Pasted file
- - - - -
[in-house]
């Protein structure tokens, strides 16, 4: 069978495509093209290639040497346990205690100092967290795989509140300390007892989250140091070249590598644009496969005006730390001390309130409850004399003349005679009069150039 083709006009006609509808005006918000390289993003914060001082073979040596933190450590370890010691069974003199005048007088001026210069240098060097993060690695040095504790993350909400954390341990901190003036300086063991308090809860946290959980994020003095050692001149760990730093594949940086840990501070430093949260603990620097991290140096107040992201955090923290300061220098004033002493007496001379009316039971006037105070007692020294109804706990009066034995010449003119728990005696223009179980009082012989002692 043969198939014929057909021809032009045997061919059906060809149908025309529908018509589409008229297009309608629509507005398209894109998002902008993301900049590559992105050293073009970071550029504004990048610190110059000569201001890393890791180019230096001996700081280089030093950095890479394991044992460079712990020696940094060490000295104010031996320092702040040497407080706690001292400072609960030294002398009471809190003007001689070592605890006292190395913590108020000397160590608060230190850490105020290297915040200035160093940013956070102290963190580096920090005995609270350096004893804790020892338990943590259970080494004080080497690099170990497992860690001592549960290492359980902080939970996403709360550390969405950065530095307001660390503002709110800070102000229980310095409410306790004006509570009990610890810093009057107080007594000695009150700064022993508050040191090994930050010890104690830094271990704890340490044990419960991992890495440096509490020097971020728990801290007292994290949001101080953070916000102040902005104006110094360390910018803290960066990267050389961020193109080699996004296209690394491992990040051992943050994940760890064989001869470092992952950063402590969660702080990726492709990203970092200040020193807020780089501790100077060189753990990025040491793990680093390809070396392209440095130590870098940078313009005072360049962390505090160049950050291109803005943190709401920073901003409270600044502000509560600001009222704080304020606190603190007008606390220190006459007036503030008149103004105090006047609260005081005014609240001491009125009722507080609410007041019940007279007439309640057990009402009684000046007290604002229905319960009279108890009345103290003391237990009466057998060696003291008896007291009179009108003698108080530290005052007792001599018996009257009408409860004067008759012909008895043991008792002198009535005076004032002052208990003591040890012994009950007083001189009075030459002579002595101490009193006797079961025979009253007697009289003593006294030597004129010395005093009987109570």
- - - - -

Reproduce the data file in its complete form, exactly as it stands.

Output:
[in-house]
């Protein structure tokens, strides 16, 4: 069978495509093209290639040497346990205690100092967290795989509140300390007892989250140091070249590598644009496969005006730390001390309130409850004399003349005679009069150039 083709006009006609509808005006918000390289993003914060001082073979040596933190450590370890010691069974003199005048007088001026210069240098060097993060690695040095504790993350909400954390341990901190003036300086063991308090809860946290959980994020003095050692001149760990730093594949940086840990501070430093949260603990620097991290140096107040992201955090923290300061220098004033002493007496001379009316039971006037105070007692020294109804706990009066034995010449003119728990005696223009179980009082012989002692 043969198939014929057909021809032009045997061919059906060809149908025309529908018509589409008229297009309608629509507005398209894109998002902008993301900049590559992105050293073009970071550029504004990048610190110059000569201001890393890791180019230096001996700081280089030093950095890479394991044992460079712990020696940094060490000295104010031996320092702040040497407080706690001292400072609960030294002398009471809190003007001689070592605890006292190395913590108020000397160590608060230190850490105020290297915040200035160093940013956070102290963190580096920090005995609270350096004893804790020892338990943590259970080494004080080497690099170990497992860690001592549960290492359980902080939970996403709360550390969405950065530095307001660390503002709110800070102000229980310095409410306790004006509570009990610890810093009057107080007594000695009150700064022993508050040191090994930050010890104690830094271990704890340490044990419960991992890495440096509490020097971020728990801290007292994290949001101080953070916000102040902005104006110094360390910018803290960066990267050389961020193109080699996004296209690394491992990040051992943050994940760890064989001869470092992952950063402590969660702080990726492709990203970092200040020193807020780089501790100077060189753990990025040491793990680093390809070396392209440095130590870098940078313009005072360049962390505090160049950050291109803005943190709401920073901003409270600044502000509560600001009222704080304020606190603190007008606390220190006459007036503030008149103004105090006047609260005081005014609240001491009125009722507080609410007041019940007279007439309640057990009402009684000046007290604002229905319960009279108890009345103290003391237990009466057998060696003291008896007291009179009108003698108080530290005052007792001599018996009257009408409860004067008759012909008895043991008792002198009535005076004032002052208990003591040890012994009950007083001189009075030459002579002595101490009193006797079961025979009253007697009289003593006294030597004129010395005093009987109570």